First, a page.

I’ve been reading Rachel Andrew’s blog posts and books since I started learning web development. We’ve worked on projects together before for Perch, but I was extra excited to work with Rachel on her personal site. I worked on the design, giving Rachel responsive HTML and CSS templates which she then integrated with Perch as a content management system.
Rachel wanted a space to better share her writing and videos from elsewhere on the web, as well as her blog. We looked at ideas for a personal branded style, something that Rachel could use consistently to represent her work without feeling overly brand-like or in a style that didn’t work for her.
Rachel said she liked 1930s/steampunk styling with the darker, more gothic influences. I didn’t want to create cheesy skeuomorphic designs so I tried to deconstruct some of these styles into simple patterning and colours. I suggested that we use photos of Rachel on the site, and this lovely photo by Rachel’s husband, Drew, meant I could pick out some red colours to echo in the site design.
I designed this modular boxes style to house the fragments of content that Rachel links to from around the web. The simple style is meant to allow for a variety of content, with small icons to distinguish between different content types at a glance.
I chose Supria Sans as I love its character which adds personality as well as being a very legible body text typeface. This early mockup shows the blog post concept, and how we could use different colours, weights and sizes to show hierarchy.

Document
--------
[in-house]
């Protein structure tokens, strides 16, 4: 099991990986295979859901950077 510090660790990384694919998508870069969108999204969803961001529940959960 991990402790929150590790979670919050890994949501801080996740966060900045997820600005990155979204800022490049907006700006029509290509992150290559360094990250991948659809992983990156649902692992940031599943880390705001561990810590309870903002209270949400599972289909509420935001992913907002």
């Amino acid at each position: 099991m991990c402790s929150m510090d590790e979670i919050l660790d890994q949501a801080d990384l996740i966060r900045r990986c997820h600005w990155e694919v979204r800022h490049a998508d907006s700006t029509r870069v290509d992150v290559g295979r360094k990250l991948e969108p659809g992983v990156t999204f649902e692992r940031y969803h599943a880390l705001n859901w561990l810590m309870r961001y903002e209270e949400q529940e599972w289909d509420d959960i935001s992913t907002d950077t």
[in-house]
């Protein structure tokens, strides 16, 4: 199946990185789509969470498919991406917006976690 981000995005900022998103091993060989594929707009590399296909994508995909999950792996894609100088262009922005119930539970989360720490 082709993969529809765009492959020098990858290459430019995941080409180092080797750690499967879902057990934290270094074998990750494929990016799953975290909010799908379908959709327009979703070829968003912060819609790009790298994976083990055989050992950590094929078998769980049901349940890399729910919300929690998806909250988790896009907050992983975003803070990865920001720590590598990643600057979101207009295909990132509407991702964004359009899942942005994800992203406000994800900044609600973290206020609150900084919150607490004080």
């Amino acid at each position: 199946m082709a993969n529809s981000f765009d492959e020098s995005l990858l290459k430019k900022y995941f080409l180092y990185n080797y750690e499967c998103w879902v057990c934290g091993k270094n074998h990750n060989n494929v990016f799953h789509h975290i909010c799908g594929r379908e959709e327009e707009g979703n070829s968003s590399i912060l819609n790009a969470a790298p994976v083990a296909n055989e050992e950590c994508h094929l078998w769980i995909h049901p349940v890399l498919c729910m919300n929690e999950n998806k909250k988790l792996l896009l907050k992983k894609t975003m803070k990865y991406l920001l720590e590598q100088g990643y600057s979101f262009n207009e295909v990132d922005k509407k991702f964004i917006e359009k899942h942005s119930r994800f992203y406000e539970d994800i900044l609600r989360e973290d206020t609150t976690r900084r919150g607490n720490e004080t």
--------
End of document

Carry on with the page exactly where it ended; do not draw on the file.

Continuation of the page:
As we started to evolve the modular boxes concept, I explored further how all of the different types of content could work within this format. At the same time, Rachel looked into the best way to implement this structure in Perch.
Showing how the homepage design works live
Of course, we made the site responsive too. The simplicity of the layouts and the flexibility of the content modules made it easy to simply rearrange the content into greater or fewer columns depending on the space available.
Inspired by Rachel’s book on CSS3 Layout Modules, I used CSS3 columns to get the tiling effect of the content modules on the site. This was the first time I’d used CSS columns, and I was pleased with how well it worked and how easily we could use it as a progressive enhancement over floats.
I added little details to the site design, like this little Art Deco-style border, to add style to the site without distracting from the content
I wanted to make the links to Rachel’s other sites more noticeable than little text links at the bottom of her About page. I designed these Art Deco patterns to stand out from the other content in an attractive way.
This design was fun, and I loved working with Rachel. When you’re writing HTML and CSS for a very experienced web developer, it can be incredibly intimidating, but Rachel was very kind about my work in her write-up on the redesign on her blog.